What is a Reverse Mortgage Refinance?

January 23, 2020 By ,

Are you nearing retirement? Maybe you are already retired, but you’re not getting the most out of the equity in your home. If you are on a fixed income or looking to make a significant addition to your finances, a reverse mortgage refinance might be for you*.

Reverse mortgages have become a useful retirement planning tool for many homeowners. If you are 62 years of age or older, you may be eligible for a Home Equity Conversion Mortgage (HECM), also known as a reverse mortgage. A HECM gives you the option to take advantage of the equity you’ve built up in your home over the years you’ve owned it and turn it into money you can use today.

What is a Reverse Mortgage Refi?

A reverse mortgage refinance is a loan insured by the Federal Housing Administration (FHA) and is designed for clients 62+. Unlike a typical mortgage, where an individual makes regular payments to the lender, a reverse mortgage does not require monthly mortgage payments. Instead, the equity in your home is converted to cash which the borrower can receive monthly, or in one lump sum.

The lender charges interest on the amount of equity, which is then added to the borrowed amount. When the last borrower moves out of the home or passes away, the loan becomes due. The loan can simply be paid back by selling the home, and the funds owed go to the lender.

You will never owe more than the value of your home in a reverse mortgage loan, regardless of how much you borrow. If the balance is less than your home’s value at the time of repayment, you or your heirs keep the difference.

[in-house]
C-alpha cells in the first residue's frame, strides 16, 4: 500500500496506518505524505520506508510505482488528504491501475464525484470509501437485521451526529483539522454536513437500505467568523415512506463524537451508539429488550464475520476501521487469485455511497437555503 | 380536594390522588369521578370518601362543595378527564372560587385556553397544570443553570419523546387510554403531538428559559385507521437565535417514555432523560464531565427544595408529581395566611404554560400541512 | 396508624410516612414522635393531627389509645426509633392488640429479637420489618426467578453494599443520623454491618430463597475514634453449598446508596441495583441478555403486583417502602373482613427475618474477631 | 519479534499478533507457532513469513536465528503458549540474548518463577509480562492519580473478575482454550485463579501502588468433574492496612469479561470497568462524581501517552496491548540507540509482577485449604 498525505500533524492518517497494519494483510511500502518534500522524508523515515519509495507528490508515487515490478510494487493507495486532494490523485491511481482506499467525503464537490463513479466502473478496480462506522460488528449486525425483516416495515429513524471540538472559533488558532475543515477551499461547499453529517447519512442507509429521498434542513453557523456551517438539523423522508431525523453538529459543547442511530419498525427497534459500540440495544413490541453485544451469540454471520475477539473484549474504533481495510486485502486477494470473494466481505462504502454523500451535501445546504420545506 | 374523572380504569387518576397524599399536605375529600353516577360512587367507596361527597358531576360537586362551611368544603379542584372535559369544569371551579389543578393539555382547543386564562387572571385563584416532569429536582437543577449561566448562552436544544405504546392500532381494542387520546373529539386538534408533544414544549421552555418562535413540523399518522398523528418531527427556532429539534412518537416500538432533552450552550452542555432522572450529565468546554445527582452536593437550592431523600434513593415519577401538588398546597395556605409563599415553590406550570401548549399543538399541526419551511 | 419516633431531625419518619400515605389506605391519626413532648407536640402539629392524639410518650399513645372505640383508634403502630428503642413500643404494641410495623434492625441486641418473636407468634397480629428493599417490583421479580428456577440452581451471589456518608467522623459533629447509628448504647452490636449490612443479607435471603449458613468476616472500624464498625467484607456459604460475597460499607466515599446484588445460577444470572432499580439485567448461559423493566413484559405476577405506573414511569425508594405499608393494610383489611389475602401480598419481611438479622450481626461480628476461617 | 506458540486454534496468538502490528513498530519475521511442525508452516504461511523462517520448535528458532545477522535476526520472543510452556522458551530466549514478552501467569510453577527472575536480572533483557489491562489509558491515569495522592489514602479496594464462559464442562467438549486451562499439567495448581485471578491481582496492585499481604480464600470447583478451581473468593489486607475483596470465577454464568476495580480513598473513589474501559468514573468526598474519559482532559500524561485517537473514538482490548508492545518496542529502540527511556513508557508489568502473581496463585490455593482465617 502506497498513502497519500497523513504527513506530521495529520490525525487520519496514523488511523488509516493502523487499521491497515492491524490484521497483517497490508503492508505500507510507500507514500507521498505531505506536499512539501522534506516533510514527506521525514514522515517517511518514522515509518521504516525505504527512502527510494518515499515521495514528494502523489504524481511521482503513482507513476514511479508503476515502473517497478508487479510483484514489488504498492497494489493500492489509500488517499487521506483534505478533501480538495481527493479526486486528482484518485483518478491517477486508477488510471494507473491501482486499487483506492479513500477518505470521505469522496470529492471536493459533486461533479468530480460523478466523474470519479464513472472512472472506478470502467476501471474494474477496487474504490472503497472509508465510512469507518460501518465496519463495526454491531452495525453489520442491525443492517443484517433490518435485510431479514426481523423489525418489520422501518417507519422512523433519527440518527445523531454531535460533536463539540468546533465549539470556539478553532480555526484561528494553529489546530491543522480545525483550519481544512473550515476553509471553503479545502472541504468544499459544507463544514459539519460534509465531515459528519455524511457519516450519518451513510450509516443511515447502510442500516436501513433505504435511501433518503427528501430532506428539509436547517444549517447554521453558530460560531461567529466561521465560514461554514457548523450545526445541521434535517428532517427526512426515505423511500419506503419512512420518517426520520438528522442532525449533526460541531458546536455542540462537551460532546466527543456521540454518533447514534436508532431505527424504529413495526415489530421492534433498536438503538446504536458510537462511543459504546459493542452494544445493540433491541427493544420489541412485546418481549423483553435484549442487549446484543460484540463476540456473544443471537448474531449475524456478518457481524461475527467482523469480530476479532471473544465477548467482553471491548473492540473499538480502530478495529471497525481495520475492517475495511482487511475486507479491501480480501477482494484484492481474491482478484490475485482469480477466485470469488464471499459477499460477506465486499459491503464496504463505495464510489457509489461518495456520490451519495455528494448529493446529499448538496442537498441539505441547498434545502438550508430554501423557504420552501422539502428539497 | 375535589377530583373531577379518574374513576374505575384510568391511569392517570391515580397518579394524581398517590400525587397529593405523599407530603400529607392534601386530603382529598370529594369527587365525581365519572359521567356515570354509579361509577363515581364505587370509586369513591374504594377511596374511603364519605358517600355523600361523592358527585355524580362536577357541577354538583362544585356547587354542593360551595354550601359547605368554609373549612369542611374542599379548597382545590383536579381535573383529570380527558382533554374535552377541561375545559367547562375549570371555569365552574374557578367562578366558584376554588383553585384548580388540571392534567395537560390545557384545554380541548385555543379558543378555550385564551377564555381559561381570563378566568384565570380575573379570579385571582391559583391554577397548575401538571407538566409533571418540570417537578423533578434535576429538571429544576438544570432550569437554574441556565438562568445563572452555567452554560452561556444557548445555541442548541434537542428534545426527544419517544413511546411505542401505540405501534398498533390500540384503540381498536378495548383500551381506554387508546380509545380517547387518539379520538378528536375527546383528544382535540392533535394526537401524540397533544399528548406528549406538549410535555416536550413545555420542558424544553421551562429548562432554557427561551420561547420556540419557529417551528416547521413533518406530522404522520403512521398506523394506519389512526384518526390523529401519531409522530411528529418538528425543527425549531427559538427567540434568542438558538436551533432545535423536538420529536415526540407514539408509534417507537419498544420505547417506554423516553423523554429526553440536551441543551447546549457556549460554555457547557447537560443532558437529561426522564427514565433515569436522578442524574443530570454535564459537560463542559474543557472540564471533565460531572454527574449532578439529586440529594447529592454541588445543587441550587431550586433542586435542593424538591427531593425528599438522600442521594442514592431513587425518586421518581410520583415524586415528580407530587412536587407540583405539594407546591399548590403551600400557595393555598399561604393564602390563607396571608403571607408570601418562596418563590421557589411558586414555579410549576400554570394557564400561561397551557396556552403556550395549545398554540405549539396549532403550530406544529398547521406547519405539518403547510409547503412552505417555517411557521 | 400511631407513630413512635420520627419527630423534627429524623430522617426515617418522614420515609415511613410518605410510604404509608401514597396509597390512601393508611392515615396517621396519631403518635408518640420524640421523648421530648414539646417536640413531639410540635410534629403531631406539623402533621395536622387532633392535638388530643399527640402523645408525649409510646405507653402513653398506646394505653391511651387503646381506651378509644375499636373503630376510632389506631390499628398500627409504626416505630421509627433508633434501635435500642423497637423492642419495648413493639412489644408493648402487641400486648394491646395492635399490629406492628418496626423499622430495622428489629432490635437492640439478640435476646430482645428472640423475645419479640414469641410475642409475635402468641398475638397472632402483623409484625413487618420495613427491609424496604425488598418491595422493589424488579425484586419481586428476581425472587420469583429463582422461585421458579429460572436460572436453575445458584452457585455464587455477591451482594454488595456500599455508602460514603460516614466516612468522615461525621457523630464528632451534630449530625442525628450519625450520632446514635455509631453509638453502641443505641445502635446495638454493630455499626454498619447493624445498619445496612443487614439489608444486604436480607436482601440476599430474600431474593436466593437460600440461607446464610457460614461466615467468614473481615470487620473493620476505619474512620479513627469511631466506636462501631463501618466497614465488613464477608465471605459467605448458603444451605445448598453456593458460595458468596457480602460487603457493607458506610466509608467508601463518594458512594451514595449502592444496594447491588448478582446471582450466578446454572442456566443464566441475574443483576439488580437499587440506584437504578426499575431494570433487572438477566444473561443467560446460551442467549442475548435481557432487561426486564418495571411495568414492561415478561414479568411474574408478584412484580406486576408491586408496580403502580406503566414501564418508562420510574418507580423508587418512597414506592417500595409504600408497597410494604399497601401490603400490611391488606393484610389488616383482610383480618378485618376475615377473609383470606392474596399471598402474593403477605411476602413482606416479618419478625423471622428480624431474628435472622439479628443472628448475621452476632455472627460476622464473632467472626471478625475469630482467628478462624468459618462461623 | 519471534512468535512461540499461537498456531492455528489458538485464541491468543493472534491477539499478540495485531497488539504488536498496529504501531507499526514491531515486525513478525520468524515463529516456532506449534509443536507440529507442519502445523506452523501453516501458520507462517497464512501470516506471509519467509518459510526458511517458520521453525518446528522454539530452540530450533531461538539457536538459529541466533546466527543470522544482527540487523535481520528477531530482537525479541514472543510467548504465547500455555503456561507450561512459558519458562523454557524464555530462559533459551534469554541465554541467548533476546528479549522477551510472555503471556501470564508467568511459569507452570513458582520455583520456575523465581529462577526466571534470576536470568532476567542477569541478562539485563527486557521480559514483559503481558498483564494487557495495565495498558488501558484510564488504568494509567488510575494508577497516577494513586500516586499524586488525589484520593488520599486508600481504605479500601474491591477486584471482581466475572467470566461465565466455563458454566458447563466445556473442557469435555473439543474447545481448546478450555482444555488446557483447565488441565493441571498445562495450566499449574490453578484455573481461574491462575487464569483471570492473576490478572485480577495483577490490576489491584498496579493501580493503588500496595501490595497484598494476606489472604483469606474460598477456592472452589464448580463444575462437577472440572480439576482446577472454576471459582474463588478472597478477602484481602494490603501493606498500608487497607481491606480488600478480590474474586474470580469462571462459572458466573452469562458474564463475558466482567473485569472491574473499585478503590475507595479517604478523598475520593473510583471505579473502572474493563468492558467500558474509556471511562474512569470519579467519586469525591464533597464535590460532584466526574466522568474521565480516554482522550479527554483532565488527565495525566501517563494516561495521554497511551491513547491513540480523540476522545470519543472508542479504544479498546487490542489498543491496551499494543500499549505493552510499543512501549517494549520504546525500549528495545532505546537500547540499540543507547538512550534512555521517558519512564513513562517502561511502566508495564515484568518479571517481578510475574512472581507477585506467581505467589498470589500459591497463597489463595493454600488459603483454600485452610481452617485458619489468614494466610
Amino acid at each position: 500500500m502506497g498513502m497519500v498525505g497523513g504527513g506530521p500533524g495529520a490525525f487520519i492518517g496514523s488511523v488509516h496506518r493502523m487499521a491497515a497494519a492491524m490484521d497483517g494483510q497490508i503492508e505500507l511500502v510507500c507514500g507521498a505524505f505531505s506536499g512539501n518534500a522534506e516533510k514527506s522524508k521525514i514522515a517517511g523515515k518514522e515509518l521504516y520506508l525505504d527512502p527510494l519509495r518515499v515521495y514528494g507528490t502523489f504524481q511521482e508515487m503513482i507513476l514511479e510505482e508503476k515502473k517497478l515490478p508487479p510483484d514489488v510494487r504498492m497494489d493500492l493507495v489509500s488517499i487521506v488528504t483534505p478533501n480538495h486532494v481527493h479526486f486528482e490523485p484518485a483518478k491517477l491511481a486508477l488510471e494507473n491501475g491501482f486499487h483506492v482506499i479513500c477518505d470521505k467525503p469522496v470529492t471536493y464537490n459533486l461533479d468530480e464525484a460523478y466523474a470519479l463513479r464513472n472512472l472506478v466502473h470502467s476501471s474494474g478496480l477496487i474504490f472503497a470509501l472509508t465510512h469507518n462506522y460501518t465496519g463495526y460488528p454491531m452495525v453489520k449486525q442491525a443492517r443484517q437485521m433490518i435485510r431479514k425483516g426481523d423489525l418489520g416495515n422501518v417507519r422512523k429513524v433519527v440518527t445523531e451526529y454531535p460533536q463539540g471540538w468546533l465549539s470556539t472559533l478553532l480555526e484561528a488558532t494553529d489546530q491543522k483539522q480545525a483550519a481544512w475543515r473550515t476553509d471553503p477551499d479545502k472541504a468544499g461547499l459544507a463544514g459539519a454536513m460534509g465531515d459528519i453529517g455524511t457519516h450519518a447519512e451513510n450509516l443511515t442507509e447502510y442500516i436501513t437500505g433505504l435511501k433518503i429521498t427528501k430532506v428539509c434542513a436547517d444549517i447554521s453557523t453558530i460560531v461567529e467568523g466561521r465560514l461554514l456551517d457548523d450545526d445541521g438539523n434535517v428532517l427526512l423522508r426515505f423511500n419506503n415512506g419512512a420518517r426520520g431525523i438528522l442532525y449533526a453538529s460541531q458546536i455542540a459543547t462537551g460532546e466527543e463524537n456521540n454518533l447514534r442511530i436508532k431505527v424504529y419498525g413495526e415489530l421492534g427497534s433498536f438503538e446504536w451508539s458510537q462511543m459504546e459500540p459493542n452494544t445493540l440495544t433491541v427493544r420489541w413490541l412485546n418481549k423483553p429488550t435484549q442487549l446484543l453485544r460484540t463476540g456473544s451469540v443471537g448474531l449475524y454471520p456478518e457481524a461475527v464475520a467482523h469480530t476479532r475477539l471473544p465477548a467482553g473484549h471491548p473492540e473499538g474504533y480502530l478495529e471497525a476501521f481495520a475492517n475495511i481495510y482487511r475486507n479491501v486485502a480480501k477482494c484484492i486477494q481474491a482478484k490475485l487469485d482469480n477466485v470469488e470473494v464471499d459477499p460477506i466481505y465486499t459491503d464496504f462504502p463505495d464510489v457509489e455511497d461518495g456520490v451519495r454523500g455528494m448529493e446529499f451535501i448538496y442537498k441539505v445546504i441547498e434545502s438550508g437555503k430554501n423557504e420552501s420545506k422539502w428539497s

Who Would Benefit from a Reverse Mortgage?

A reverse mortgage refinance would be excellent for those who:

  • Don’t plan to move
  • Can afford the cost of maintaining their home and keep up with property taxes and insurance
  • Want to access the equity in their home to supplement their income in retirement

Some people even use a reverse mortgage refinance to eliminate their existing mortgage and improve their monthly cash flow.

Reverse Mortgage Details

  • Adjustable or fixed-rate available.
  • No monthly mortgage payment required.
  • Use the equity in your home as a source of income (with a HECM).
  • The amount owed cannot exceed the value of the home.

Benefits of a Reverse Mortgage

  • Continue to live in your home and keep the title to your home – you still own the house.
  • Use your tax-free proceeds from a HECM for financial expenditures.
  • Leave the remaining home equity to heirs once the reverse mortgage is paid off.

Reverse mortgage interest is generally comparable to traditional mortgage rates, but instead of you paying monthly payments to a bank or lender, the bank or lender pays you.

Additional Ways to Plan for Retirement

Each person has a different idea of what retirement looks like for them, so it’s important to set goals that align specifically with your post-career plans. In most cases, it’s safer to assume you will be living off of the money you’re saving now.

Here are a few helpful questions you should ask yourself when setting your retirement goals.

What age do I want to retire?